Common uses of golden syrup are to make scones and cakes, but it’s most often used on pancakes (I tried it, it’s delicious), porridge (I tried it, it’s delicious), in desserts (like my pecan pie), or on suet or sponge puddings (which I have not yet tried, but do have a tin of Heinz Treacle Pudding at home just waiting to be eaten).
The most popular brand of golden syrup is Lyle’s. That’s partly due to the fact that it’s the oldest kind and partly due to Abram Lyle inventing the stuff in 1883.
Abram Lyle was born in Greenock, Scotland, and originally worked as a cooper (barrel maker). He eventually started a shipping business and got involved in the sugar trade. He then went and got himself into debt. As a payment he took a part-share in a sugar refinery business in town and it was at this refinery that he realized during the refinery process, a lot of sugar syrup was thrown out. He figured out how to salvage it by inventing a top-secret process. The result was golden syrup.
Now that Abram was out of debt and very well off, he became kind of a big deal in Greenock. He was mayor and contributed to many local institutions (charities, schools, etc). But Abram wasn’t happy sitting in a small town in Scotland twiddling his thumbs. In 1881, he sent two of his six sons to London to buy up a bit of land to start their own refinery business.
He began production in 1883. At first, golden syrup was not terribly popular, but the people of London soon realized it was freakin delicious and dead useful and it began to sell very well. Workers at the factory affectionately dubbed the syrup “Goldie,” the nickname it still carries today.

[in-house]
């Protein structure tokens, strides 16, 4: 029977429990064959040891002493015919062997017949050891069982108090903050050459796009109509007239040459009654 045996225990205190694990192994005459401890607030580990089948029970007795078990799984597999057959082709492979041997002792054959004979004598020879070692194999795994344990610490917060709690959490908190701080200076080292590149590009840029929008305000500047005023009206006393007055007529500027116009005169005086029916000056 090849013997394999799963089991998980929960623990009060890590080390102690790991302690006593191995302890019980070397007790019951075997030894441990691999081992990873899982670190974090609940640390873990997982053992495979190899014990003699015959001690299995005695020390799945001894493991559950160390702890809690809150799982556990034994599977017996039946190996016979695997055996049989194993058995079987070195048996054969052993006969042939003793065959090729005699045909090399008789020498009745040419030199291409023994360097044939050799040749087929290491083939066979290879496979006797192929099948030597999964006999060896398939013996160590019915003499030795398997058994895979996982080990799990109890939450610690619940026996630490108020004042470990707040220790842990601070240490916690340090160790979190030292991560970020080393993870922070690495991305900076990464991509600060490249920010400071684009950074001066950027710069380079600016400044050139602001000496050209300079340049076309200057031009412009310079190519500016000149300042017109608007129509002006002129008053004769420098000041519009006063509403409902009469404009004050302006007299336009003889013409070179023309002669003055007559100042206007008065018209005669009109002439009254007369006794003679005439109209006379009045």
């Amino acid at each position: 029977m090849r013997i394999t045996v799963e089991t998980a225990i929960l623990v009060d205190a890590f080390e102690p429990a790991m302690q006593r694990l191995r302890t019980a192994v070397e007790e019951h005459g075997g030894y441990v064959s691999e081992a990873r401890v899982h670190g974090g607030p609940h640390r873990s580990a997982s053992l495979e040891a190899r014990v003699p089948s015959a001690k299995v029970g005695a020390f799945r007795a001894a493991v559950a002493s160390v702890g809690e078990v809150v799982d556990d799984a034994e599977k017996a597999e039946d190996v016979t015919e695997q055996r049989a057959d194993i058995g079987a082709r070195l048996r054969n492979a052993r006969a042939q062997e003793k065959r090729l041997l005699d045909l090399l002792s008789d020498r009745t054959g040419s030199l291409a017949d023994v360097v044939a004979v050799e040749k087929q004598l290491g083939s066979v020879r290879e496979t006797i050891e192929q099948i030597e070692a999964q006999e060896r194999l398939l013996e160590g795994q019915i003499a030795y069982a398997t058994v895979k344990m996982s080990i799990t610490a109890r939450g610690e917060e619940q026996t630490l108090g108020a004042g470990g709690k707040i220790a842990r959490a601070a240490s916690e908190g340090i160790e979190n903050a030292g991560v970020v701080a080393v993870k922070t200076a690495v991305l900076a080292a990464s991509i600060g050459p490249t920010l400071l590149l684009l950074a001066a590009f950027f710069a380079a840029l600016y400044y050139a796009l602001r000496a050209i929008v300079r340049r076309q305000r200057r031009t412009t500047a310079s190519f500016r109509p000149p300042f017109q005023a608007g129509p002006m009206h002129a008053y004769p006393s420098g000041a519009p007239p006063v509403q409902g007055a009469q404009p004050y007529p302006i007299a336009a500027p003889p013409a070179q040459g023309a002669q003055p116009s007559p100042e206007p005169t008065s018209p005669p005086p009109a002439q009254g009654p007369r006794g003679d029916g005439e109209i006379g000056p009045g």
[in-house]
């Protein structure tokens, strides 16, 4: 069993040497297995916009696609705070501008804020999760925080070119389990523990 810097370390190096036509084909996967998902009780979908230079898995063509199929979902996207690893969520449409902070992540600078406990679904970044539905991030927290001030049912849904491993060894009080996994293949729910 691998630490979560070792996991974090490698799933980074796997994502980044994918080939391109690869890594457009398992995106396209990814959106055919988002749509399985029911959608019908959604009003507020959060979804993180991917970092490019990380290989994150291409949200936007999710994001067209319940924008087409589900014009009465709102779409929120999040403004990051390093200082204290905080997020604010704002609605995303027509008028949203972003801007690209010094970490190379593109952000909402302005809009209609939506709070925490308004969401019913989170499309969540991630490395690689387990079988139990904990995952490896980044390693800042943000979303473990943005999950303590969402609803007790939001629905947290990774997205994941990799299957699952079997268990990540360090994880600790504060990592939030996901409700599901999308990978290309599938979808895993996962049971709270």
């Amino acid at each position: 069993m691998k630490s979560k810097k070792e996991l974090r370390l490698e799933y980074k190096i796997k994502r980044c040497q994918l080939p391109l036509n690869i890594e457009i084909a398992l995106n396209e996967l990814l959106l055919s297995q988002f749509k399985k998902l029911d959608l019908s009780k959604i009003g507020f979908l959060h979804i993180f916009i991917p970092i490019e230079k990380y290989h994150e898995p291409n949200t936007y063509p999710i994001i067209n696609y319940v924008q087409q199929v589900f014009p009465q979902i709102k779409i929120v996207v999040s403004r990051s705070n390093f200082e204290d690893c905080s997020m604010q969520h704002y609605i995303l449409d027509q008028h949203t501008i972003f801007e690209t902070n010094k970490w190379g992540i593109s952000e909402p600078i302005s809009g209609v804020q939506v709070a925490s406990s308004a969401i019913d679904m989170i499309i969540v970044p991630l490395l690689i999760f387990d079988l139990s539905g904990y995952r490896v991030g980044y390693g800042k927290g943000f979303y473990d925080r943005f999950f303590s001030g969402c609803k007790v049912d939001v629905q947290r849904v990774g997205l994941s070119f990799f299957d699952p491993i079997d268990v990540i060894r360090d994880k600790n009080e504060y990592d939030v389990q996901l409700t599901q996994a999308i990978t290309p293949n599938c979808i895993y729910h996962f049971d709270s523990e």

In the early days the syrup was delivered in casks to stores and customers. In 1884, it was so popular he started delivering it in special “Lyle’s Golden Syrup” dispensers. Customers could come to stores and fill up their own jars or tins with Goldie. And then Lyle was like “Hold up. I think we should start making some real packaging for this. It is kind of a big deal.” So Lyle went with a dead lion surrounded by a swarm of honeybees. Which seems kind of weird. Ya know. Kind of.
Abram was a religious man. He decided to make the packaging of his golden syrup reflect that. He found the image of the lion carcass surrounded by honeybees in chapter 14 of the Book of Judges. Samson slays a lion and returns later to find that a swarm of bees has formed a honeycomb inside it. Samson, clever man, made it into a riddle: “Out of the eater came forth meat and out of the strong came forth sweetness.” So Abram picked the lion image for the green and gold tin, below which is printed the slogan “Out Of The Strong Came Forth Sweetness.” The packaging hasn’t changed since 1904.
By the end of the Victorian era, golden syrup had become so popular that George V gave it a royal warrant to show that Lyle’s was an official supplier of the royal family. Every monarch since has done the same. Captain Robert Scott wrote a letter to the factory declaring how important golden syrup was to him and the members of his expedition to Antarctica. This was, of course, before they completely disappeared for like…ever.